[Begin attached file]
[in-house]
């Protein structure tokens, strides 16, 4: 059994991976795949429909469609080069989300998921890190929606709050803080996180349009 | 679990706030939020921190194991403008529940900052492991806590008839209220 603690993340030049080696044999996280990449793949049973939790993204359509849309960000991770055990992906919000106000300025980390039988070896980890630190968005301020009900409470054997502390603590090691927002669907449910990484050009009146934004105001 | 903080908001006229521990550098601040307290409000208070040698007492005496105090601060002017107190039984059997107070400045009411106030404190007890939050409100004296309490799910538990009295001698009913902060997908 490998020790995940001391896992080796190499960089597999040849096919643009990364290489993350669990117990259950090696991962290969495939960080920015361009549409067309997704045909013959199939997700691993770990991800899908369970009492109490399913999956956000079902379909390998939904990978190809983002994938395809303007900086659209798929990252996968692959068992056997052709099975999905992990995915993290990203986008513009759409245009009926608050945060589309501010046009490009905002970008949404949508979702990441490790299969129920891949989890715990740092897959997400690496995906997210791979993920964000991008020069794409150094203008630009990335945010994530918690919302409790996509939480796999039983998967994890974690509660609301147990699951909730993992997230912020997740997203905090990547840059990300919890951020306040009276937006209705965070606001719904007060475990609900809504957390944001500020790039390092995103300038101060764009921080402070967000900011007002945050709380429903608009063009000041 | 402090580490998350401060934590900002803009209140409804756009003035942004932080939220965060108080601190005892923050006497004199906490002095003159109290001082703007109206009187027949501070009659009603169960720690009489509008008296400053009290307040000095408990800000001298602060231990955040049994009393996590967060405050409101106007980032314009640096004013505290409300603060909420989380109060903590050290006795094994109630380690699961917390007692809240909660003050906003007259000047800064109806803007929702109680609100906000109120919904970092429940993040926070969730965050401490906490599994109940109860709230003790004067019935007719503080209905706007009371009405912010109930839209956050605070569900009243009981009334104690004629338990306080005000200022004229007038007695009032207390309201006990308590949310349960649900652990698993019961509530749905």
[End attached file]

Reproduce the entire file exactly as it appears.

[in-house]
């Protein structure tokens, strides 16, 4: 059994991976795949429909469609080069989300998921890190929606709050803080996180349009 | 679990706030939020921190194991403008529940900052492991806590008839209220 603690993340030049080696044999996280990449793949049973939790993204359509849309960000991770055990992906919000106000300025980390039988070896980890630190968005301020009900409470054997502390603590090691927002669907449910990484050009009146934004105001 | 903080908001006229521990550098601040307290409000208070040698007492005496105090601060002017107190039984059997107070400045009411106030404190007890939050409100004296309490799910538990009295001698009913902060997908 490998020790995940001391896992080796190499960089597999040849096919643009990364290489993350669990117990259950090696991962290969495939960080920015361009549409067309997704045909013959199939997700691993770990991800899908369970009492109490399913999956956000079902379909390998939904990978190809983002994938395809303007900086659209798929990252996968692959068992056997052709099975999905992990995915993290990203986008513009759409245009009926608050945060589309501010046009490009905002970008949404949508979702990441490790299969129920891949989890715990740092897959997400690496995906997210791979993920964000991008020069794409150094203008630009990335945010994530918690919302409790996509939480796999039983998967994890974690509660609301147990699951909730993992997230912020997740997203905090990547840059990300919890951020306040009276937006209705965070606001719904007060475990609900809504957390944001500020790039390092995103300038101060764009921080402070967000900011007002945050709380429903608009063009000041 | 402090580490998350401060934590900002803009209140409804756009003035942004932080939220965060108080601190005892923050006497004199906490002095003159109290001082703007109206009187027949501070009659009603169960720690009489509008008296400053009290307040000095408990800000001298602060231990955040049994009393996590967060405050409101106007980032314009640096004013505290409300603060909420989380109060903590050290006795094994109630380690699961917390007692809240909660003050906003007259000047800064109806803007929702109680609100906000109120919904970092429940993040926070969730965050401490906490599994109940109860709230003790004067019935007719503080209905706007009371009405912010109930839209956050605070569900009243009981009334104690004629338990306080005000200022004229007038007695009032207390309201006990308590949310349960649900652990698993019961509530749905």